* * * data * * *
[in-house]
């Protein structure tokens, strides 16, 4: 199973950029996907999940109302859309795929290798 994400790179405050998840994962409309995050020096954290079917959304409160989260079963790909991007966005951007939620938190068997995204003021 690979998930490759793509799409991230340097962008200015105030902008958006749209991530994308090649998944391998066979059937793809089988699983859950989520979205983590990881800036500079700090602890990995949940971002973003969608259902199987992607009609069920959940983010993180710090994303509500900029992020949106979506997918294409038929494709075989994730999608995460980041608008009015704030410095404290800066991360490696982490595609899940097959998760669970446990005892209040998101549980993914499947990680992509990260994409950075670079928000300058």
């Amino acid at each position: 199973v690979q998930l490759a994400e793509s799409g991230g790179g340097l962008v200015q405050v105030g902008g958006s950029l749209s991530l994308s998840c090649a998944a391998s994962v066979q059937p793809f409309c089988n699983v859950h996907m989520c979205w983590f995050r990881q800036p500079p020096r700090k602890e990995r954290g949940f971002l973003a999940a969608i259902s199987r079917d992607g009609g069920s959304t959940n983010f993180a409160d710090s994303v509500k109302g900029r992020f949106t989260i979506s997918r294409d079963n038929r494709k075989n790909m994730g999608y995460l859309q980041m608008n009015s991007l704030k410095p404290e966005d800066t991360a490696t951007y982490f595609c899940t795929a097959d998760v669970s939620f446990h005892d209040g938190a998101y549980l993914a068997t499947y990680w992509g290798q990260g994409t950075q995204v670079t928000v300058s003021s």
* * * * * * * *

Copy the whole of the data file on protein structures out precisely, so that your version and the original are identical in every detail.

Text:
[in-house]
């Protein structure tokens, strides 16, 4: 199973950029996907999940109302859309795929290798 994400790179405050998840994962409309995050020096954290079917959304409160989260079963790909991007966005951007939620938190068997995204003021 690979998930490759793509799409991230340097962008200015105030902008958006749209991530994308090649998944391998066979059937793809089988699983859950989520979205983590990881800036500079700090602890990995949940971002973003969608259902199987992607009609069920959940983010993180710090994303509500900029992020949106979506997918294409038929494709075989994730999608995460980041608008009015704030410095404290800066991360490696982490595609899940097959998760669970446990005892209040998101549980993914499947990680992509990260994409950075670079928000300058």
């Amino acid at each position: 199973v690979q998930l490759a994400e793509s799409g991230g790179g340097l962008v200015q405050v105030g902008g958006s950029l749209s991530l994308s998840c090649a998944a391998s994962v066979q059937p793809f409309c089988n699983v859950h996907m989520c979205w983590f995050r990881q800036p500079p020096r700090k602890e990995r954290g949940f971002l973003a999940a969608i259902s199987r079917d992607g009609g069920s959304t959940n983010f993180a409160d710090s994303v509500k109302g900029r992020f949106t989260i979506s997918r294409d079963n038929r494709k075989n790909m994730g999608y995460l859309q980041m608008n009015s991007l704030k410095p404290e966005d800066t991360a490696t951007y982490f595609c899940t795929a097959d998760v669970s939620f446990h005892d209040g938190a998101y549980l993914a068997t499947y990680w992509g290798q990260g994409t950075q995204v670079t928000v300058s003021s």